Apr 4, 2016 10:00:34 AM / by LSS

The Joint Commission survey can be a frustrating time for Healthcare Facilities, especially if you keep getting citations from surveyors. To help you prepare, the Joint Commission has compiled a list of top citations for Environment of Care and Life Safety from a list of hospital surveys that were performed back in 2014.


Unfortunately, The Joint Commission’s list reveals that surveyors are finding the same problems during hospital surveys each year. This can be a huge problem because it’s important for hospitals to make sure that all of their Environment of Care and Life Safety standards are in compliance with the code. To help you narrow where your focus should be, here is a list of the findings from The Joint Commission’s top  citations for Environment of Care (EC) and Life Safety (LS).


The Joint Commission’s Top Environment of Care and Life Safety Citations:


56% for EC.02.06.01 (maintenance of a safe environment)

  • An unsafe environment can cause harm to both patients and the staff. Dirty ventilation systems and rooms can cause infection, which can prolong a patient’s stay. Properly cleaning the vents and ductwork of the building will help keep patients and the staff healthy and safe.


53% for EC.02.05.01 (management of utility systems)

  • Utility systems, just like any other system, can fail. However, clearly labeling each utility system with detailed instructions can help reduce potential risks while trying to correct the system.


50% for LS.02.01.20 (maintenance of egress integrity)

  • In the event of an emergency, not being able to see could cause serious harm to patients and staff. Egress path marking systems and exit signs help prevent accidents and injuries in smoky or blackout conditions.


48% for EC.02.03.05 (maintenance of fire safety equipment and building features)

  • A building’s fire safety equipment is important to the integrity of the building and the safety of people’s lives. Maintaining the building’s fire safety features will help guarantee everyone inside will be safe in the event of an emergency.


46% for LS.02.01.10 (minimal fire, smoke, and heat damage through fire protection features)

  • Building structures can become worn down through use or even a previous emergency. Reducing the amount of damages done to the building’s structure, will help prevent any risks or fire hazards that can cause harm to patients and the staff’s lives during an emergency.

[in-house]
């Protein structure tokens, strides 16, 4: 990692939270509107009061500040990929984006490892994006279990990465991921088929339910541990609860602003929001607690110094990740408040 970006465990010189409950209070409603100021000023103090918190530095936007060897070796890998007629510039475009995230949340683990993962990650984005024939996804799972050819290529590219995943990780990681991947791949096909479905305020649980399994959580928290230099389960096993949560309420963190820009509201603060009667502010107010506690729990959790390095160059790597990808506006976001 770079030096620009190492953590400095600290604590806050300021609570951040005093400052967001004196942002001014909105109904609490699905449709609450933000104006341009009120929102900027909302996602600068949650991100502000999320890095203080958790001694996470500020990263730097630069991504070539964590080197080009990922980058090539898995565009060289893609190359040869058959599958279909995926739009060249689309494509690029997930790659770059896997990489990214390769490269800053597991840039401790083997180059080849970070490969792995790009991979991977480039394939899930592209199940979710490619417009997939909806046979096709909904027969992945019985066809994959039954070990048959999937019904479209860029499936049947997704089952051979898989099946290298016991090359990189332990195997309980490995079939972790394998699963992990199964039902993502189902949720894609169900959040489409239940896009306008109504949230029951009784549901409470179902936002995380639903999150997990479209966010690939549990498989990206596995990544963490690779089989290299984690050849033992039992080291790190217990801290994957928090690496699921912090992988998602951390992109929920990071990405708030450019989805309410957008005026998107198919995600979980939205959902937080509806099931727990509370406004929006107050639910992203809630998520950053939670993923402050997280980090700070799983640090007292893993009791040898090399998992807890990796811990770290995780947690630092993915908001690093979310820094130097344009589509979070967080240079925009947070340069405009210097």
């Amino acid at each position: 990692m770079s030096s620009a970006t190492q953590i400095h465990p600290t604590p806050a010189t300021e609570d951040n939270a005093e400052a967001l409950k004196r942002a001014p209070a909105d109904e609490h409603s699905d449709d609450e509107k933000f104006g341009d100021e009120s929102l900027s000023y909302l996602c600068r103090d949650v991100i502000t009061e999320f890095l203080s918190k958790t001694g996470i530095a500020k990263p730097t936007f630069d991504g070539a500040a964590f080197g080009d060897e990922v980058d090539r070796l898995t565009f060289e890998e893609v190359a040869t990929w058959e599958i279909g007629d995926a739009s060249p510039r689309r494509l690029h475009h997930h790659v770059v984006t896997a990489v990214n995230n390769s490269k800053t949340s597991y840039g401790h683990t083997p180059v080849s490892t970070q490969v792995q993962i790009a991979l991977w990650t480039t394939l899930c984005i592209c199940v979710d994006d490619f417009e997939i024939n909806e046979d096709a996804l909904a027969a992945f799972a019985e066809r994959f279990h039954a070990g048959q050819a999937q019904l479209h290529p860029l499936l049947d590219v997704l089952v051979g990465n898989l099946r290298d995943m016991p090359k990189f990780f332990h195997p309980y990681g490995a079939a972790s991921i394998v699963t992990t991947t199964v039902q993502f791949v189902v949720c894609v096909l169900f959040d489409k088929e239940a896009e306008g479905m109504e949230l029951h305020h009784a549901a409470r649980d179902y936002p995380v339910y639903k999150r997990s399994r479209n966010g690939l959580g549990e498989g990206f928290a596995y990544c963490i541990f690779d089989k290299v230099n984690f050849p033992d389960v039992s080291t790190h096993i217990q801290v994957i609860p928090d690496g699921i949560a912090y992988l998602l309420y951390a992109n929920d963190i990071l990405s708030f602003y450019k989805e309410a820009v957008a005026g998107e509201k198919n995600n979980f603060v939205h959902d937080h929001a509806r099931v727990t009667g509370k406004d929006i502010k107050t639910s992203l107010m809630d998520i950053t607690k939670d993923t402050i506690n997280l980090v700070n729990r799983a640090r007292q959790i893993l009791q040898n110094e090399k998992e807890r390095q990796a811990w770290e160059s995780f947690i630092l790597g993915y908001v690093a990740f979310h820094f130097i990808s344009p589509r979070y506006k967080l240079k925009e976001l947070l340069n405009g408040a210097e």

43% for LS.02.01.30 (building features provided and maintained to protect from fire and smoke)

  • Fire/smoke dampers, fire doors, and fire walls/barriers are put in place to prevent the spread of fire and smoke in the event of a fire. Keeping them up-to-date and in compliance with the code will help ensure patients who are unable to be moved during a fire remain safe.


43% for LS.02.01.35 (fire extinguishment features provided and maintained)

  • Fire extinguishers, sprinkler systems, and fire hydrants help firefighters to put out a fire all together. Making sure they are provided and maintained will continue to help firefighters in extinguishing a fire.


36% for EC.02.02.01 (management of hazardous materials and waste)

  • Not properly disposing of hazardous materials and waste can cause an unsafe environment to patients and the staff. Make sure that any hazardous materials and waste is stored in a proper container with an airtight lid. Also, be sure that the containers are clean and stored in a room away from patients.


Do you keep getting citations from your AHJ surveyor? Contact an LSS representative for more information about how our Environment of Care and Life Safety Consultant can help you prepare for the Joint Commission survey!


Written by LSS

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